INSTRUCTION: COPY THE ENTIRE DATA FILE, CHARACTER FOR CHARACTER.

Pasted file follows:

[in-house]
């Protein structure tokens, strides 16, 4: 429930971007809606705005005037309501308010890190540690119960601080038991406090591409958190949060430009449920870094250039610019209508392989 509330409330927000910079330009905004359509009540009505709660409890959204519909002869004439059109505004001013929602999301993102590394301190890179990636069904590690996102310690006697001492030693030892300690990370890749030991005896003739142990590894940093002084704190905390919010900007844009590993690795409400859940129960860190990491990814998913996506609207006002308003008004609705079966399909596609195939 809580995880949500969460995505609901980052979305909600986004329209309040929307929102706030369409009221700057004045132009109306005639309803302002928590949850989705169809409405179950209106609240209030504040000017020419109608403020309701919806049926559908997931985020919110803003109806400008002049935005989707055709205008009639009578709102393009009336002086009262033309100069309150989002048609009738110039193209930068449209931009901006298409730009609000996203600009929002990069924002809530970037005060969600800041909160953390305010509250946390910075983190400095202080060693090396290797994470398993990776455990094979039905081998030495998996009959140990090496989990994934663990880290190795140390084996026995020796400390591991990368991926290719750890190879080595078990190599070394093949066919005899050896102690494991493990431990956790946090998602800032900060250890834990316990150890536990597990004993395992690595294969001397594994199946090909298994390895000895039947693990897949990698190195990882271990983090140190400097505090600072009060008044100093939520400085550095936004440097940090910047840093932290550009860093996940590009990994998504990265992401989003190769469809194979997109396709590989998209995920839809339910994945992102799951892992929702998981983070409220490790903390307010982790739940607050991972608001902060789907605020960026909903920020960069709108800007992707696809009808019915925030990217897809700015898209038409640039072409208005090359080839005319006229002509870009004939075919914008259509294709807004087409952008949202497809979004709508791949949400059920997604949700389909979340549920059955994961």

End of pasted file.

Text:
[in-house]
């Protein structure tokens, strides 16, 4: 429930971007809606705005005037309501308010890190540690119960601080038991406090591409958190949060430009449920870094250039610019209508392989 509330409330927000910079330009905004359509009540009505709660409890959204519909002869004439059109505004001013929602999301993102590394301190890179990636069904590690996102310690006697001492030693030892300690990370890749030991005896003739142990590894940093002084704190905390919010900007844009590993690795409400859940129960860190990491990814998913996506609207006002308003008004609705079966399909596609195939 809580995880949500969460995505609901980052979305909600986004329209309040929307929102706030369409009221700057004045132009109306005639309803302002928590949850989705169809409405179950209106609240209030504040000017020419109608403020309701919806049926559908997931985020919110803003109806400008002049935005989707055709205008009639009578709102393009009336002086009262033309100069309150989002048609009738110039193209930068449209931009901006298409730009609000996203600009929002990069924002809530970037005060969600800041909160953390305010509250946390910075983190400095202080060693090396290797994470398993990776455990094979039905081998030495998996009959140990090496989990994934663990880290190795140390084996026995020796400390591991990368991926290719750890190879080595078990190599070394093949066919005899050896102690494991493990431990956790946090998602800032900060250890834990316990150890536990597990004993395992690595294969001397594994199946090909298994390895000895039947693990897949990698190195990882271990983090140190400097505090600072009060008044100093939520400085550095936004440097940090910047840093932290550009860093996940590009990994998504990265992401989003190769469809194979997109396709590989998209995920839809339910994945992102799951892992929702998981983070409220490790903390307010982790739940607050991972608001902060789907605020960026909903920020960069709108800007992707696809009808019915925030990217897809700015898209038409640039072409208005090359080839005319006229002509870009004939075919914008259509294709807004087409952008949202497809979004709508791949949400059920997604949700389909979340549920059955994961």